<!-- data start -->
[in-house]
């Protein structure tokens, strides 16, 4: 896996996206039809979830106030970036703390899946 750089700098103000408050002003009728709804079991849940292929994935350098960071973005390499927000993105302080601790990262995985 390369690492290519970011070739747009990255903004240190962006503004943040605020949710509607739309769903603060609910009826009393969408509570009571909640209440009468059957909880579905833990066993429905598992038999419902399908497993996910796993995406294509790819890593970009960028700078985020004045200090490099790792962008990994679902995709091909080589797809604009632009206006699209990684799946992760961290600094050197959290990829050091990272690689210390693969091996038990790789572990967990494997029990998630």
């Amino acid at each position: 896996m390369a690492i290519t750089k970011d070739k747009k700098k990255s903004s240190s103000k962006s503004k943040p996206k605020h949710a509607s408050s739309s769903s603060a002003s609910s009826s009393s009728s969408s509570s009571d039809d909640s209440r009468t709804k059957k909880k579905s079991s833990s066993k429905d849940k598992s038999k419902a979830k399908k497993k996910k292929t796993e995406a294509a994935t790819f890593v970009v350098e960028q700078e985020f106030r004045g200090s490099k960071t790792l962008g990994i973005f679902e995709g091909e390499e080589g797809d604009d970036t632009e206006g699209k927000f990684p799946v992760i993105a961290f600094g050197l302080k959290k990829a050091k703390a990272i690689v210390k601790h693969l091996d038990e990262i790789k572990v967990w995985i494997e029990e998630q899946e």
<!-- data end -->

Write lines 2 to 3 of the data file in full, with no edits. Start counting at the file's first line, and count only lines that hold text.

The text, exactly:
């Protein structure tokens, strides 16, 4: 896996996206039809979830106030970036703390899946 750089700098103000408050002003009728709804079991849940292929994935350098960071973005390499927000993105302080601790990262995985 390369690492290519970011070739747009990255903004240190962006503004943040605020949710509607739309769903603060609910009826009393969408509570009571909640209440009468059957909880579905833990066993429905598992038999419902399908497993996910796993995406294509790819890593970009960028700078985020004045200090490099790792962008990994679902995709091909080589797809604009632009206006699209990684799946992760961290600094050197959290990829050091990272690689210390693969091996038990790789572990967990494997029990998630």
């Amino acid at each position: 896996m390369a690492i290519t750089k970011d070739k747009k700098k990255s903004s240190s103000k962006s503004k943040p996206k605020h949710a509607s408050s739309s769903s603060a002003s609910s009826s009393s009728s969408s509570s009571d039809d909640s209440r009468t709804k059957k909880k579905s079991s833990s066993k429905d849940k598992s038999k419902a979830k399908k497993k996910k292929t796993e995406a294509a994935t790819f890593v970009v350098e960028q700078e985020f106030r004045g200090s490099k960071t790792l962008g990994i973005f679902e995709g091909e390499e080589g797809d604009d970036t632009e206006g699209k927000f990684p799946v992760i993105a961290f600094g050197l302080k959290k990829a050091k703390a990272i690689v210390k601790h693969l091996d038990e990262i790789k572990v967990w995985i494997e029990e998630q899946e």